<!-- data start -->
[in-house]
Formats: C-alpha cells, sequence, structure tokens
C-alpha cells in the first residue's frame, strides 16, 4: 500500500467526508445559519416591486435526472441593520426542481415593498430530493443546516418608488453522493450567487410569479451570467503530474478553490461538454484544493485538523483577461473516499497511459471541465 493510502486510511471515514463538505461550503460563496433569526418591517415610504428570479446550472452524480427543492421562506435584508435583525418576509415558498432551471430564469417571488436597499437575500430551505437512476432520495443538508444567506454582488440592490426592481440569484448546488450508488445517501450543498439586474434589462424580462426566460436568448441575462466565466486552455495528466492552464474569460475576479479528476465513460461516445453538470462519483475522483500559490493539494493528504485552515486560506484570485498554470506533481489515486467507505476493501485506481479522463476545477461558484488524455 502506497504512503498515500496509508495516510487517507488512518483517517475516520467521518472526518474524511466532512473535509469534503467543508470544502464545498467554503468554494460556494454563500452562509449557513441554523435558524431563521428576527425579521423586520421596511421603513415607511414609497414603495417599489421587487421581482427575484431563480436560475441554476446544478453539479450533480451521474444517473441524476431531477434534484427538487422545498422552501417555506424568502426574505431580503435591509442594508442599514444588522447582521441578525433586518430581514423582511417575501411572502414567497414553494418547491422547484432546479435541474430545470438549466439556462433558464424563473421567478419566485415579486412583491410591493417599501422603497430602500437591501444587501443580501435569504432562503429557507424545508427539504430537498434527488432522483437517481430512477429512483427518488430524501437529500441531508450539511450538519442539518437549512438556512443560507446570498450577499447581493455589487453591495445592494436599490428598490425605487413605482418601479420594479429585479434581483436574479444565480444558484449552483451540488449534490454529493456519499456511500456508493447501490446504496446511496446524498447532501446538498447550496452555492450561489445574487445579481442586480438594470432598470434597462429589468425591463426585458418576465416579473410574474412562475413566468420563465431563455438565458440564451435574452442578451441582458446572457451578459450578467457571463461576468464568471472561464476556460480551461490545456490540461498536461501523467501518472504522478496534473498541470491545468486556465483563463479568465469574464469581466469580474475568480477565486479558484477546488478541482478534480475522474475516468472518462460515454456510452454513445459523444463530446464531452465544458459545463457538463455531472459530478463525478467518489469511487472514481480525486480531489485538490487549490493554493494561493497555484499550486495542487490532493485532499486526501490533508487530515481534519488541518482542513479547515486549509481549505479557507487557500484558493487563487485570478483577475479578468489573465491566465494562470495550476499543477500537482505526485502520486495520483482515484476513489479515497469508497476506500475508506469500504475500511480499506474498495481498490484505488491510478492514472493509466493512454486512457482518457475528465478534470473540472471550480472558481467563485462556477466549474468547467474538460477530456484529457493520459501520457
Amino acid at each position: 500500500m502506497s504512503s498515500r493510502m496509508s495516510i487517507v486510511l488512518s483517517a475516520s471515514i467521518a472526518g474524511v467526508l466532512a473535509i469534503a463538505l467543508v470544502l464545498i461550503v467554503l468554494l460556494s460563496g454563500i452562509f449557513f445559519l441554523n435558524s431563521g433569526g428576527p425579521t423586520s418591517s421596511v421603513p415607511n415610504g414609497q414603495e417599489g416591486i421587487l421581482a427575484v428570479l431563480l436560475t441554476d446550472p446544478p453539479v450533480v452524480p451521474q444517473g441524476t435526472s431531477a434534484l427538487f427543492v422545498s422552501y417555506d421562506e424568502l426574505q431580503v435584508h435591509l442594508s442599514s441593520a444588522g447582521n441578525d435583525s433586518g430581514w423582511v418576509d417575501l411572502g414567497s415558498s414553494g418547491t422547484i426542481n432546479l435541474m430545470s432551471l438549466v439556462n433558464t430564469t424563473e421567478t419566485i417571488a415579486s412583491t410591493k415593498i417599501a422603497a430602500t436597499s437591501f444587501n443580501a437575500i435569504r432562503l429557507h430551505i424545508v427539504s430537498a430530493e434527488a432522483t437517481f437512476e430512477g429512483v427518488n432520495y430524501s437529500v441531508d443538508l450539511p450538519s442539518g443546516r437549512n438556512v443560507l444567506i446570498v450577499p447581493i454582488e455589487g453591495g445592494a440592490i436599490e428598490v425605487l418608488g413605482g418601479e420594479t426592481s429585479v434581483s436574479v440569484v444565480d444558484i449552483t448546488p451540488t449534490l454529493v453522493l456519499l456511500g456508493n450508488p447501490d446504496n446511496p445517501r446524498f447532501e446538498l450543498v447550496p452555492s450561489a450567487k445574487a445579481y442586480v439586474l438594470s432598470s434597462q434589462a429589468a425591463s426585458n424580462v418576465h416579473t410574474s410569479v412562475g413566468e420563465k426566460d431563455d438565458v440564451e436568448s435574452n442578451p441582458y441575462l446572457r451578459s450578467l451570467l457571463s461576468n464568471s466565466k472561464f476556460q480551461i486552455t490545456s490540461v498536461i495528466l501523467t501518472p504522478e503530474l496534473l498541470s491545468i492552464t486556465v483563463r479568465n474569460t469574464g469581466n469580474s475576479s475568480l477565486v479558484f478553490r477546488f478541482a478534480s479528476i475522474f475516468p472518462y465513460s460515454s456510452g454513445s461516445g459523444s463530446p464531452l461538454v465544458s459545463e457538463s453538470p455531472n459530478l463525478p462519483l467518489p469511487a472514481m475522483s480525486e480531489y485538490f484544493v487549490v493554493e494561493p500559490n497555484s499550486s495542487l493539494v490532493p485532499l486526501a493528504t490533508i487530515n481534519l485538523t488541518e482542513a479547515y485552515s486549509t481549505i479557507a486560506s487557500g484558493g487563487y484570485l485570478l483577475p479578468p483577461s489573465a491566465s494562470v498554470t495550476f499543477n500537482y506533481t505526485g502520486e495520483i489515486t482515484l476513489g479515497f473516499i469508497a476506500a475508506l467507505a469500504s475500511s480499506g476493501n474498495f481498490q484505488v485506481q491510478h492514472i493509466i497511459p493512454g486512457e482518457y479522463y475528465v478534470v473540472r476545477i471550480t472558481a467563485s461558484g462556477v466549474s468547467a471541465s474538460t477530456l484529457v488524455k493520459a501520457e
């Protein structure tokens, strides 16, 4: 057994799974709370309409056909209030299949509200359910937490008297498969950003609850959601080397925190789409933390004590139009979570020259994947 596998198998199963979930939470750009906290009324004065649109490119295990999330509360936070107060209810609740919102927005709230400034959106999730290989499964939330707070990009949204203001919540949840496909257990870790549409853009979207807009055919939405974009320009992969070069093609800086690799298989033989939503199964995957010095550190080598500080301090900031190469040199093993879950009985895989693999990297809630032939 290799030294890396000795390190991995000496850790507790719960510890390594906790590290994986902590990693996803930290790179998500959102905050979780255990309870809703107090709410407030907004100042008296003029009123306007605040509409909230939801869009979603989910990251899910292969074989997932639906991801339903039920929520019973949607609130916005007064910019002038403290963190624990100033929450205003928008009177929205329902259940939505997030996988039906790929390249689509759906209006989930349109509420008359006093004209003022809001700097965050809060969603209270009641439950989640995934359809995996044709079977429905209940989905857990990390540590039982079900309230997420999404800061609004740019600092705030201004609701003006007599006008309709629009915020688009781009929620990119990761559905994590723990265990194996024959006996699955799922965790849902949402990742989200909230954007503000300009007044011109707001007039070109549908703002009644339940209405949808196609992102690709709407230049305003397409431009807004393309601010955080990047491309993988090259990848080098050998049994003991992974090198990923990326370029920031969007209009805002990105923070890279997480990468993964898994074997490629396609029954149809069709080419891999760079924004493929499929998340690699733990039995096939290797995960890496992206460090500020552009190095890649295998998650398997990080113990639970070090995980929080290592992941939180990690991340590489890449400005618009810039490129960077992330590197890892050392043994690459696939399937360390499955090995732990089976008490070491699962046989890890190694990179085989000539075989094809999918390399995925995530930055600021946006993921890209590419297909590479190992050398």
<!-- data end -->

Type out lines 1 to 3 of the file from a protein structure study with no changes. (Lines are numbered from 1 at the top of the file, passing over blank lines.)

[in-house]
Formats: C-alpha cells, sequence, structure tokens
C-alpha cells in the first residue's frame, strides 16, 4: 500500500467526508445559519416591486435526472441593520426542481415593498430530493443546516418608488453522493450567487410569479451570467503530474478553490461538454484544493485538523483577461473516499497511459471541465 493510502486510511471515514463538505461550503460563496433569526418591517415610504428570479446550472452524480427543492421562506435584508435583525418576509415558498432551471430564469417571488436597499437575500430551505437512476432520495443538508444567506454582488440592490426592481440569484448546488450508488445517501450543498439586474434589462424580462426566460436568448441575462466565466486552455495528466492552464474569460475576479479528476465513460461516445453538470462519483475522483500559490493539494493528504485552515486560506484570485498554470506533481489515486467507505476493501485506481479522463476545477461558484488524455 502506497504512503498515500496509508495516510487517507488512518483517517475516520467521518472526518474524511466532512473535509469534503467543508470544502464545498467554503468554494460556494454563500452562509449557513441554523435558524431563521428576527425579521423586520421596511421603513415607511414609497414603495417599489421587487421581482427575484431563480436560475441554476446544478453539479450533480451521474444517473441524476431531477434534484427538487422545498422552501417555506424568502426574505431580503435591509442594508442599514444588522447582521441578525433586518430581514423582511417575501411572502414567497414553494418547491422547484432546479435541474430545470438549466439556462433558464424563473421567478419566485415579486412583491410591493417599501422603497430602500437591501444587501443580501435569504432562503429557507424545508427539504430537498434527488432522483437517481430512477429512483427518488430524501437529500441531508450539511450538519442539518437549512438556512443560507446570498450577499447581493455589487453591495445592494436599490428598490425605487413605482418601479420594479429585479434581483436574479444565480444558484449552483451540488449534490454529493456519499456511500456508493447501490446504496446511496446524498447532501446538498447550496452555492450561489445574487445579481442586480438594470432598470434597462429589468425591463426585458418576465416579473410574474412562475413566468420563465431563455438565458440564451435574452442578451441582458446572457451578459450578467457571463461576468464568471472561464476556460480551461490545456490540461498536461501523467501518472504522478496534473498541470491545468486556465483563463479568465469574464469581466469580474475568480477565486479558484477546488478541482478534480475522474475516468472518462460515454456510452454513445459523444463530446464531452465544458459545463457538463455531472459530478463525478467518489469511487472514481480525486480531489485538490487549490493554493494561493497555484499550486495542487490532493485532499486526501490533508487530515481534519488541518482542513479547515486549509481549505479557507487557500484558493487563487485570478483577475479578468489573465491566465494562470495550476499543477500537482505526485502520486495520483482515484476513489479515497469508497476506500475508506469500504475500511480499506474498495481498490484505488491510478492514472493509466493512454486512457482518457475528465478534470473540472471550480472558481467563485462556477466549474468547467474538460477530456484529457493520459501520457